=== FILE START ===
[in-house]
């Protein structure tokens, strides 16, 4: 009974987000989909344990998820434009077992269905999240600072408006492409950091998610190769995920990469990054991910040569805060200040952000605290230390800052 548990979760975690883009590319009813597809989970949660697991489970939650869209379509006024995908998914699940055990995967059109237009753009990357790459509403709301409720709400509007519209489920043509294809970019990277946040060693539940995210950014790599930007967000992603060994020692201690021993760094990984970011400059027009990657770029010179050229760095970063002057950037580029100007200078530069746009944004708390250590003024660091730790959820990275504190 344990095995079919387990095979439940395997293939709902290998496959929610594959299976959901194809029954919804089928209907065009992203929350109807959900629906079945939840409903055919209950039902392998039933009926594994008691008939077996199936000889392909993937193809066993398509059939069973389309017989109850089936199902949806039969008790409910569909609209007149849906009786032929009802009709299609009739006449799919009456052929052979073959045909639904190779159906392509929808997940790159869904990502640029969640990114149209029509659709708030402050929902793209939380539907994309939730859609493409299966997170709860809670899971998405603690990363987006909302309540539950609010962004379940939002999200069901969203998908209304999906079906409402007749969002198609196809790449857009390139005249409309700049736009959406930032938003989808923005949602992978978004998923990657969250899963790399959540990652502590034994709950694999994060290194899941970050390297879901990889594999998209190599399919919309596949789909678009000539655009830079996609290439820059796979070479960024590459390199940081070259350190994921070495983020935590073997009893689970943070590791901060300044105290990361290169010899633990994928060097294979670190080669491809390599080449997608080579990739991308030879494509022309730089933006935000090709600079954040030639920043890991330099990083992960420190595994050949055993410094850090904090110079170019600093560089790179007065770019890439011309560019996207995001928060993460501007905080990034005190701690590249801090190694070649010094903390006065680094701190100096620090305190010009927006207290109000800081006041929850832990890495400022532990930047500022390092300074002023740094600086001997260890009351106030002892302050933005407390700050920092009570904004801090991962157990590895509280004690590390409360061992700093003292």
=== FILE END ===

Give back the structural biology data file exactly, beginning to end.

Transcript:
[in-house]
């Protein structure tokens, strides 16, 4: 009974987000989909344990998820434009077992269905999240600072408006492409950091998610190769995920990469990054991910040569805060200040952000605290230390800052 548990979760975690883009590319009813597809989970949660697991489970939650869209379509006024995908998914699940055990995967059109237009753009990357790459509403709301409720709400509007519209489920043509294809970019990277946040060693539940995210950014790599930007967000992603060994020692201690021993760094990984970011400059027009990657770029010179050229760095970063002057950037580029100007200078530069746009944004708390250590003024660091730790959820990275504190 344990095995079919387990095979439940395997293939709902290998496959929610594959299976959901194809029954919804089928209907065009992203929350109807959900629906079945939840409903055919209950039902392998039933009926594994008691008939077996199936000889392909993937193809066993398509059939069973389309017989109850089936199902949806039969008790409910569909609209007149849906009786032929009802009709299609009739006449799919009456052929052979073959045909639904190779159906392509929808997940790159869904990502640029969640990114149209029509659709708030402050929902793209939380539907994309939730859609493409299966997170709860809670899971998405603690990363987006909302309540539950609010962004379940939002999200069901969203998908209304999906079906409402007749969002198609196809790449857009390139005249409309700049736009959406930032938003989808923005949602992978978004998923990657969250899963790399959540990652502590034994709950694999994060290194899941970050390297879901990889594999998209190599399919919309596949789909678009000539655009830079996609290439820059796979070479960024590459390199940081070259350190994921070495983020935590073997009893689970943070590791901060300044105290990361290169010899633990994928060097294979670190080669491809390599080449997608080579990739991308030879494509022309730089933006935000090709600079954040030639920043890991330099990083992960420190595994050949055993410094850090904090110079170019600093560089790179007065770019890439011309560019996207995001928060993460501007905080990034005190701690590249801090190694070649010094903390006065680094701190100096620090305190010009927006207290109000800081006041929850832990890495400022532990930047500022390092300074002023740094600086001997260890009351106030002892302050933005407390700050920092009570904004801090991962157990590895509280004690590390409360061992700093003292």